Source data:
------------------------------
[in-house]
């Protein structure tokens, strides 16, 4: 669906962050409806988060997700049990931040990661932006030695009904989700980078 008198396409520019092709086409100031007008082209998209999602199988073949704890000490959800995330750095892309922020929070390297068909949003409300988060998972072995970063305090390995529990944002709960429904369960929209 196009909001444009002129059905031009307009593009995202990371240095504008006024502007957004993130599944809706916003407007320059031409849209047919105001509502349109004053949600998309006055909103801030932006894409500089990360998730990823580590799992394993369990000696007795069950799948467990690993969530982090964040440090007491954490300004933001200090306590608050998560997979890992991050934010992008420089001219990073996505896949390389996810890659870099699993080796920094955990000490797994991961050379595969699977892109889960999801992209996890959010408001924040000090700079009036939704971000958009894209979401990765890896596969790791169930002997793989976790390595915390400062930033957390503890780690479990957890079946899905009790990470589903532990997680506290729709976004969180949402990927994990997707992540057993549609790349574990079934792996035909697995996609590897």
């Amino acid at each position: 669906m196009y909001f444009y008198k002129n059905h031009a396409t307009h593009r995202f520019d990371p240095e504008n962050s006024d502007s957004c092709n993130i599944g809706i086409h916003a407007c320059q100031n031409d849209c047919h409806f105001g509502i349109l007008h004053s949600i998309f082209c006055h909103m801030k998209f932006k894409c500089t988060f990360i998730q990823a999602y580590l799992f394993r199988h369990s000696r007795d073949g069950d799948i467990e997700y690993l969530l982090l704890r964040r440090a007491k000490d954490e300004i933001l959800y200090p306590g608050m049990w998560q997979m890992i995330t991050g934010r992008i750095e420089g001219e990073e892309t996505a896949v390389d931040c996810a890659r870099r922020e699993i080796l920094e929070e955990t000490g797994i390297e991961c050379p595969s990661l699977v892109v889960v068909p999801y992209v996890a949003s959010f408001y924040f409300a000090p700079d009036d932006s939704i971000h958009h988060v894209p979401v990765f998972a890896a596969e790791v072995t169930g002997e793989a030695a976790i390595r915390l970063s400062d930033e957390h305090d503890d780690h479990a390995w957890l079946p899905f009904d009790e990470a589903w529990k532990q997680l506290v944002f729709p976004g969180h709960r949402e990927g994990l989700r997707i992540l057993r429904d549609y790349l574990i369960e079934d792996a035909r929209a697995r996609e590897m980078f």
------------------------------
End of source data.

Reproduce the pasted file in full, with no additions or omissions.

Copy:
[in-house]
């Protein structure tokens, strides 16, 4: 669906962050409806988060997700049990931040990661932006030695009904989700980078 008198396409520019092709086409100031007008082209998209999602199988073949704890000490959800995330750095892309922020929070390297068909949003409300988060998972072995970063305090390995529990944002709960429904369960929209 196009909001444009002129059905031009307009593009995202990371240095504008006024502007957004993130599944809706916003407007320059031409849209047919105001509502349109004053949600998309006055909103801030932006894409500089990360998730990823580590799992394993369990000696007795069950799948467990690993969530982090964040440090007491954490300004933001200090306590608050998560997979890992991050934010992008420089001219990073996505896949390389996810890659870099699993080796920094955990000490797994991961050379595969699977892109889960999801992209996890959010408001924040000090700079009036939704971000958009894209979401990765890896596969790791169930002997793989976790390595915390400062930033957390503890780690479990957890079946899905009790990470589903532990997680506290729709976004969180949402990927994990997707992540057993549609790349574990079934792996035909697995996609590897």
């Amino acid at each position: 669906m196009y909001f444009y008198k002129n059905h031009a396409t307009h593009r995202f520019d990371p240095e504008n962050s006024d502007s957004c092709n993130i599944g809706i086409h916003a407007c320059q100031n031409d849209c047919h409806f105001g509502i349109l007008h004053s949600i998309f082209c006055h909103m801030k998209f932006k894409c500089t988060f990360i998730q990823a999602y580590l799992f394993r199988h369990s000696r007795d073949g069950d799948i467990e997700y690993l969530l982090l704890r964040r440090a007491k000490d954490e300004i933001l959800y200090p306590g608050m049990w998560q997979m890992i995330t991050g934010r992008i750095e420089g001219e990073e892309t996505a896949v390389d931040c996810a890659r870099r922020e699993i080796l920094e929070e955990t000490g797994i390297e991961c050379p595969s990661l699977v892109v889960v068909p999801y992209v996890a949003s959010f408001y924040f409300a000090p700079d009036d932006s939704i971000h958009h988060v894209p979401v990765f998972a890896a596969e790791v072995t169930g002997e793989a030695a976790i390595r915390l970063s400062d930033e957390h305090d503890d780690h479990a390995w957890l079946p899905f009904d009790e990470a589903w529990k532990q997680l506290v944002f729709p976004g969180h709960r949402e990927g994990l989700r997707i992540l057993r429904d549609y790349l574990i369960e079934d792996a035909r929209a697995r996609e590897m980078f």